Grow Your Own with Linda's

Growing your own fruit and vegetables has a raft of benefits; from improving personal well-being and mental health, to getting us closer to nature, aiding a healthier diet and the many environmental positives. Yet despite this, thousands of people across the UK don't have the space, the expertise or the know-how to start growing their own.

To celebrate 30 years of Linda McCartney’s, we’re pioneering the Grow Your Own With Linda’s initiative that aims to make growing accessible to people in inner-city locations up and down the country, inspired by Linda McCartney’s drive to make going vegetarian accessible all those years ago.

We will be arming the next generation with the skills and opportunity to grow their own, no matter what space they have available. Read on to discover how to #GYOwithLindas following our Grow Your Own Guide, penned by expert grower and gardener, Diarmuid Gavin.

A MESSAGE FROM THE McCARTNEYS & DIARMUID GAVIN

Enjoy growing your own fruit and vegetables with ‘GYO with Linda’s’. In 1991, Linda’s love of animals, the planet, food and family inspired a revolutionary new veggie food company. Today more than ever, its caring and sustainable values make us proud to be part of what she started. Plant-based food for planet earth, from our heart to your home.

Paul, Mary & Stella McCartney

Let’s banish the myth that growing food is difficult. It's so easy! You need a bit of commitment and then you simply follow some very basic principles. If you do....it's entirely achievable. The process of reconnecting with nature, going back to basics and having deliciously wholesome food as a by product is the real reason any one grows their own fruit and veg. I hope this guide provides you with a bit of inspiration to get yourself growing, no matter what space you have available!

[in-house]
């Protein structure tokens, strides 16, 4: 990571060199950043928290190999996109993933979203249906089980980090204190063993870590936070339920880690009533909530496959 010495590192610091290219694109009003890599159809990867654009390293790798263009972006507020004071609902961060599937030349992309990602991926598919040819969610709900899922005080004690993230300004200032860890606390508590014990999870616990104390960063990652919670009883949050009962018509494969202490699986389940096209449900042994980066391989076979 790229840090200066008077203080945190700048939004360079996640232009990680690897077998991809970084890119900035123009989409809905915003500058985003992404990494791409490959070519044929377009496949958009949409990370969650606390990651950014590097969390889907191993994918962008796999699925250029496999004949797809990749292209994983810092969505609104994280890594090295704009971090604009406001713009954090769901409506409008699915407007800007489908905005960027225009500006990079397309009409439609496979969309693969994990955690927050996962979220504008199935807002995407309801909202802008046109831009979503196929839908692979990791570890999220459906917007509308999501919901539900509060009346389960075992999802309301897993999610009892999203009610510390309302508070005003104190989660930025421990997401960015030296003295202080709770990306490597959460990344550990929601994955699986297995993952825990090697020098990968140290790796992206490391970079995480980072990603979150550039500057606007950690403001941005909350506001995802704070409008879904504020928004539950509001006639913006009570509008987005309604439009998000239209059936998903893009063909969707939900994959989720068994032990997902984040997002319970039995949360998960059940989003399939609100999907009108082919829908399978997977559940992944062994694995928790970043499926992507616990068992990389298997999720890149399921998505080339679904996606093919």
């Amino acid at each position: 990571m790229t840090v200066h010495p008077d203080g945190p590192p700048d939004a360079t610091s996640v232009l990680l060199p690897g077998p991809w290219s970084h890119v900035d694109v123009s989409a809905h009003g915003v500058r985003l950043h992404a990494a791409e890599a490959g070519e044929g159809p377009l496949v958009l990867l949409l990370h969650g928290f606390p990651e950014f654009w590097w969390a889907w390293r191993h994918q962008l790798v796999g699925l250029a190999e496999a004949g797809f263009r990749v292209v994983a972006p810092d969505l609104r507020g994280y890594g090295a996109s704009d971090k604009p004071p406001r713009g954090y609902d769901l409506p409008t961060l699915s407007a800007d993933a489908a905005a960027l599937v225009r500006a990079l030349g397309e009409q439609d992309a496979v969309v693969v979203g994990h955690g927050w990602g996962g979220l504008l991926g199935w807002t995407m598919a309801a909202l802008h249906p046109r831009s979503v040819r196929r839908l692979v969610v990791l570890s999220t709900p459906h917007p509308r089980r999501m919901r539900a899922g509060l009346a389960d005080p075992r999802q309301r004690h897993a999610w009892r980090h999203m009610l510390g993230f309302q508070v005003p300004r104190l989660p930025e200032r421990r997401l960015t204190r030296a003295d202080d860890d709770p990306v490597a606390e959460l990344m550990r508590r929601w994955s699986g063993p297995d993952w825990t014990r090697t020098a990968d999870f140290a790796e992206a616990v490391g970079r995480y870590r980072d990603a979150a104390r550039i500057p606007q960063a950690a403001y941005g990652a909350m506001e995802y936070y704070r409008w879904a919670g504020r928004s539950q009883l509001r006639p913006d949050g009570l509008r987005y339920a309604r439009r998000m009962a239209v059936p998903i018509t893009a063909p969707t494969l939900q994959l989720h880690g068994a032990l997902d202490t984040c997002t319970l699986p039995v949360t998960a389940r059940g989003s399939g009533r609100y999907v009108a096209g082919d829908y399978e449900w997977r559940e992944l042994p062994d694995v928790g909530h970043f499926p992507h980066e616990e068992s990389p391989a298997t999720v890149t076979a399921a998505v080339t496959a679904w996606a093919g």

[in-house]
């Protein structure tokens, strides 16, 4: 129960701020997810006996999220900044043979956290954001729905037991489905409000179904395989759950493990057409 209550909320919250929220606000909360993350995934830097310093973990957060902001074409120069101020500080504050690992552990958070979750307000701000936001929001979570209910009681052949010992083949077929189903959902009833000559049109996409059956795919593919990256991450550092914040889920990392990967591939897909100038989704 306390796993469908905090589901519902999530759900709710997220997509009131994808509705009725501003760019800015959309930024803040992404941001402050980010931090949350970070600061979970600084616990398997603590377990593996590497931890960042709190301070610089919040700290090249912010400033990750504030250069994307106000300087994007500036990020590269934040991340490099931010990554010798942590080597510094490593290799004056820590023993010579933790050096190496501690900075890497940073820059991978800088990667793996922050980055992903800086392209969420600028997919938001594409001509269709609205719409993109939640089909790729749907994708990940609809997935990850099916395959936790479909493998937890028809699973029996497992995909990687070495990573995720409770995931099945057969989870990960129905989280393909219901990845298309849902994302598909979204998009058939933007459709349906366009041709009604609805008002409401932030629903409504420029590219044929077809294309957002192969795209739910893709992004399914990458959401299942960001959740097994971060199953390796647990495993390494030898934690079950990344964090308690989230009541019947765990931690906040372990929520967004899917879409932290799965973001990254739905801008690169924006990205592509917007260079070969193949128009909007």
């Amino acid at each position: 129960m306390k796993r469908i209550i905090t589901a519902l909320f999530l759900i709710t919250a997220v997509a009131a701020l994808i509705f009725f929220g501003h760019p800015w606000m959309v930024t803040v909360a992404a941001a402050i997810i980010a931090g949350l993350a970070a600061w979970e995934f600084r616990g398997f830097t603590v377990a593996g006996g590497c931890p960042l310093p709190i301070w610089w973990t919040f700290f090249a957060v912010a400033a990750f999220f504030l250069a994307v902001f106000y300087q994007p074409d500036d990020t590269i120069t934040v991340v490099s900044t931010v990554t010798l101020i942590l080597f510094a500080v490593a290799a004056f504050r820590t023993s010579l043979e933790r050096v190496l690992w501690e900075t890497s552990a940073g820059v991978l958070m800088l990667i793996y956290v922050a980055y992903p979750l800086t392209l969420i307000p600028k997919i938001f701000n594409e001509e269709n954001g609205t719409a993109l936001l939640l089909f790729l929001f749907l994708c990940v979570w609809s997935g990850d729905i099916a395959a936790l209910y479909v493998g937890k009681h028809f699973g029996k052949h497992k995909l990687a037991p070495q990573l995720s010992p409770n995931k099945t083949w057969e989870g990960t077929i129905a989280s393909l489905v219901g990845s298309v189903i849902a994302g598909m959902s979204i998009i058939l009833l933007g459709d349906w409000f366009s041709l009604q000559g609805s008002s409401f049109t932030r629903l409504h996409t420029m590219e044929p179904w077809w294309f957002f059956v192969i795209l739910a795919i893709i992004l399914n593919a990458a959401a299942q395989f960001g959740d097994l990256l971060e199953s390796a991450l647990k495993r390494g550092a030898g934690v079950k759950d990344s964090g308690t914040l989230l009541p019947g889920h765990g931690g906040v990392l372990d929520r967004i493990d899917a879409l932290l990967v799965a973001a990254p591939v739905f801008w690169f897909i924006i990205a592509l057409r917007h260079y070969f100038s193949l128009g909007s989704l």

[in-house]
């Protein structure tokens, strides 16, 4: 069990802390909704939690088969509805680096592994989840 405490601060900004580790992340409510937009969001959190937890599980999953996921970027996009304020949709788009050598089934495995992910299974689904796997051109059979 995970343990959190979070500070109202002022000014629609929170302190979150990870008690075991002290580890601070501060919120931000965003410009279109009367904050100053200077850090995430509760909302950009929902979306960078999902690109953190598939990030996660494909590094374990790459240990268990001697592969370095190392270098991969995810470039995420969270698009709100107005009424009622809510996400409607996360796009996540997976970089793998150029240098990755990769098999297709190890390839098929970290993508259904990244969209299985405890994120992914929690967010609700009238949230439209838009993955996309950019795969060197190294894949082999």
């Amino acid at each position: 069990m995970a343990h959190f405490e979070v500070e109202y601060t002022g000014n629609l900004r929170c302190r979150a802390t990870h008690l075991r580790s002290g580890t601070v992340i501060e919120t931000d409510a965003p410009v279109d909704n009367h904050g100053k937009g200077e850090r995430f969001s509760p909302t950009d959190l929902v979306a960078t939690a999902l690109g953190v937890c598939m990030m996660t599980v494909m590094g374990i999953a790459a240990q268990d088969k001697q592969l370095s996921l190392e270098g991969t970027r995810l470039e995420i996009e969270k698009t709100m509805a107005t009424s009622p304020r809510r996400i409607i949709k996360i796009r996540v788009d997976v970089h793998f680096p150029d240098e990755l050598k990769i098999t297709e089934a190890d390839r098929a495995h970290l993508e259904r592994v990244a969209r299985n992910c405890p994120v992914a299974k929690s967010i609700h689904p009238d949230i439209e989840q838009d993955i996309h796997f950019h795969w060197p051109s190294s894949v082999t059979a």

Diarmuid

Think you haven’t got
enough space to grow?
Think again!

No garden? No problem! You don’t need loads of space, time, or “green fingers” to get growing.

You’d be amazed at what can be transformed into your very own oasis with some seeds of inspiration & a sprinkling of creativity.

Urban growing is on the rise, and container gardens can provide a happy home to lots of varieties of veg.

Between pots and planters, hanging baskets and window boxes, trellises and stepladders, you can transform the smallest of corners into a flourishing veg patch.

You don’t even need access to outside space - a sunlit corner indoors can provide a haven for plants to thrive.

Growing at home can provide us with an explosion of varieties and flavours, taking us on a journey through the seasons, and giving us some top quality (and tasty) veg to eat at the end. Dig in!

Diarmuid’s Tip:

“A ladder against a wall is a great way to make use of height when floor space is tight, perfect for stacking pots and hanging baskets.”

“Picking salad leaves from a window box is one of life’s little joys.”

What to grow, where

You can grow pretty much any type of veg, even in a very small space. It’s all about making sure you understand how the plant grows! Some plants take up very little space and will grow happily in a window box or table-top pot. Others need deeper containers as they love to root down, so check your space first and then choose your favourites to grow.


Starter crops

  • Salad leaves, spinach, lettuce, rocket, chard
  • Radish, spring onions, peas, beans, pea shoots, cress, garlic
  • Vine tomatoes, cucumber, courgette, onions
  • Beetroot, potatoes/baby potatoes, carrots/baby carrots, parsnips,